Chapter
A methodological approach that allows automating and systematizing the manifestations of the effect of information security from leaks through technical transmission channels was proposed. The probabilistic model of threat execution has been supplemented. It makes it possible, on the basis of the proposed software (SW), to involve several experts to assess the relevance of threats of information leakage through technical channels for information transfer (TCIT) in the context of dynamic improvement of technical means of intelligence (TMI). The developed software in combination with software designed to assess the risks of information loss will allow a comprehensive assessment of the degree of security of TCIT companies. The developed software helps to reduce the cost of conducting highly specialized research in matters related to assessing the relevance of the threats of leakage of information on TCIT in the context of dynamic improvement of the TMI.KeywordsInformation leaksThreat assessmentCalculations automationTechnical channels of information transferInformation security
Article
Printers have become ubiquitous in modern office spaces, and their placement in these spaces been guided more by accessibility than security. Due to the proximity of printers to places with potentially high-stakes information, the possible misuse of these devices is concerning. We present a previously unexplored covert channel that effectively uses the sound generated by printers with inkjet technology to exfiltrate arbitrary sensitive data (unrelated to the apparent content of the document being printed) from an air-gapped network. We also discuss a series of defense techniques that can make these devices invulnerable to covert manipulation. The proposed covert channel works by malware installed on a computer with access to a printer, injecting certain imperceptible patterns into all documents that applications on the computer send to the printer. These patterns can control the printing process without visibly altering the original content of a document, and generate acoustic signals that a nearby acoustic recording device, such as a smartphone, can capture and decode. To prove and analyze the capabilities of this new covert channel, we carried out tests considering different types of document layouts and distances between the printer and recording device. We achieved a bit error ratio less than 5% and an average bit rate of approximately 0.5 bps across all tested printers at distances up to 4 m, which is sufficient to extract tiny bits of information.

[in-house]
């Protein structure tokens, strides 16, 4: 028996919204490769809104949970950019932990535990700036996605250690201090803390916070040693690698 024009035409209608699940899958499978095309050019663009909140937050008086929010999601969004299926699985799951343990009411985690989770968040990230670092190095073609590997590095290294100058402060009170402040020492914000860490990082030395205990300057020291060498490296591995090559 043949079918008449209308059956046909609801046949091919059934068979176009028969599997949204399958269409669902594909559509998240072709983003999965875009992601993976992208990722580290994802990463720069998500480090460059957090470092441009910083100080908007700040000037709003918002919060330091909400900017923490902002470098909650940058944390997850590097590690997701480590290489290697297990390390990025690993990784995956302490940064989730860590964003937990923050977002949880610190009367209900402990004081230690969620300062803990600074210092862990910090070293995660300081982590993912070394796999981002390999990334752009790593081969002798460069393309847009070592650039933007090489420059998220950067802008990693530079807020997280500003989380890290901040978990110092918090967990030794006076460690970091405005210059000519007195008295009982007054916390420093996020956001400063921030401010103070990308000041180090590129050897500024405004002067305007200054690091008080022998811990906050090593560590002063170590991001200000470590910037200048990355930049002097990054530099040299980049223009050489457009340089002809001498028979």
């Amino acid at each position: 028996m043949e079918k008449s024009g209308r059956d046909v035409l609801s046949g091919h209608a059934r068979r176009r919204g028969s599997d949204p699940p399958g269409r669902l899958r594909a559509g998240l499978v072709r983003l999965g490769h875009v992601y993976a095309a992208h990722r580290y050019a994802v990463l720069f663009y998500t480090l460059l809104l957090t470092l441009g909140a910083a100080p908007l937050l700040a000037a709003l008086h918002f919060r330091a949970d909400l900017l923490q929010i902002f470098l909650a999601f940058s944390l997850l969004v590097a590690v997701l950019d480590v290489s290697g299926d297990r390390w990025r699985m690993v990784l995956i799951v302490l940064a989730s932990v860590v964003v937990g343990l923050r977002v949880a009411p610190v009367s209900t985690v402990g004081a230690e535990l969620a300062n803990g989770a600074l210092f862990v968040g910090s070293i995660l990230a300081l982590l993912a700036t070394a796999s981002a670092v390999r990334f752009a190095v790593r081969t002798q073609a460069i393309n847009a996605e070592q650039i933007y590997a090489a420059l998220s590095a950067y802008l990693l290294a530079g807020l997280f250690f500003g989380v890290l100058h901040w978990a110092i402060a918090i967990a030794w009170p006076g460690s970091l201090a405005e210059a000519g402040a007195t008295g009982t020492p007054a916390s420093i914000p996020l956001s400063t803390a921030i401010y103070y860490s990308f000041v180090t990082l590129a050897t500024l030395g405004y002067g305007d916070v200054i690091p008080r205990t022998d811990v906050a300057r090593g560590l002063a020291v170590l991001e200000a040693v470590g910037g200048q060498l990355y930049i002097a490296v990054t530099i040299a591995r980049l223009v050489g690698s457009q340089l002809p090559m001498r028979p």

Chapter
In this chapter, we analyze cybersecurity weaknesses in three use-cases of real-world cyber-physical systems: transportation (aviation), remote explosives and robotic weapons (fireworks pyrotechnics), and physical security (CCTV). The digitalization, interconnection, and IoT-nature of cyber-physical systems make them attractive targets. It is crucial to ensure that such systems are protected from cyber attacks, and therefore it is equally important to study and understand their major weaknesses.
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As technology becomes more widely available, millions of users worldwide have installed some form of smart device in their homes or workplaces. These devices are often off-the-shelf commodity systems, such as Google Home or Samsung SmartThings, that are installed by end-users looking to automate a small deployment. In contrast to these "plug-and-play" systems, purpose-built Enterprise Internet-of-Things (E-IoT) systems such as Crestron, Control4, RTI, Savant offer a smart solution for more sophisticated applications (e.g., complete lighting control, A/V management, security). In contrast to commodity systems, E-IoT systems are usually closed source, costly, require certified installers, and are overall more robust for their use cases. Due to this, E-IoT systems are often found in expensive smart homes, government and academic conference rooms, yachts, and smart private offices. However, while there has been plenty of research on the topic of commodity systems, no current study exists that provides a complete picture of E-IoT systems, their components, and relevant threats. As such, lack of knowledge of E-IoT system threats, coupled with the cost of E-IoT systems has led many to assume that E-IoT systems are secure. To address this research gap, raise awareness on E-IoT security, and motivate further research, this work emphasizes E-IoT system components, E-IoT vulnerabilities, solutions, and their security implications. In order to systematically analyze the security of E-IoT systems, we divide E-IoT systems into four layers: E-IoT Devices Layer, Communications Layer, Monitoring and Applications Layer, and Business Layer. We survey attacks and defense mechanisms, considering the E-IoT components at each layer and the associated threats. In addition, we present key observations in state-of-the-art E-IoT security and provide a list of open research problems that need further research.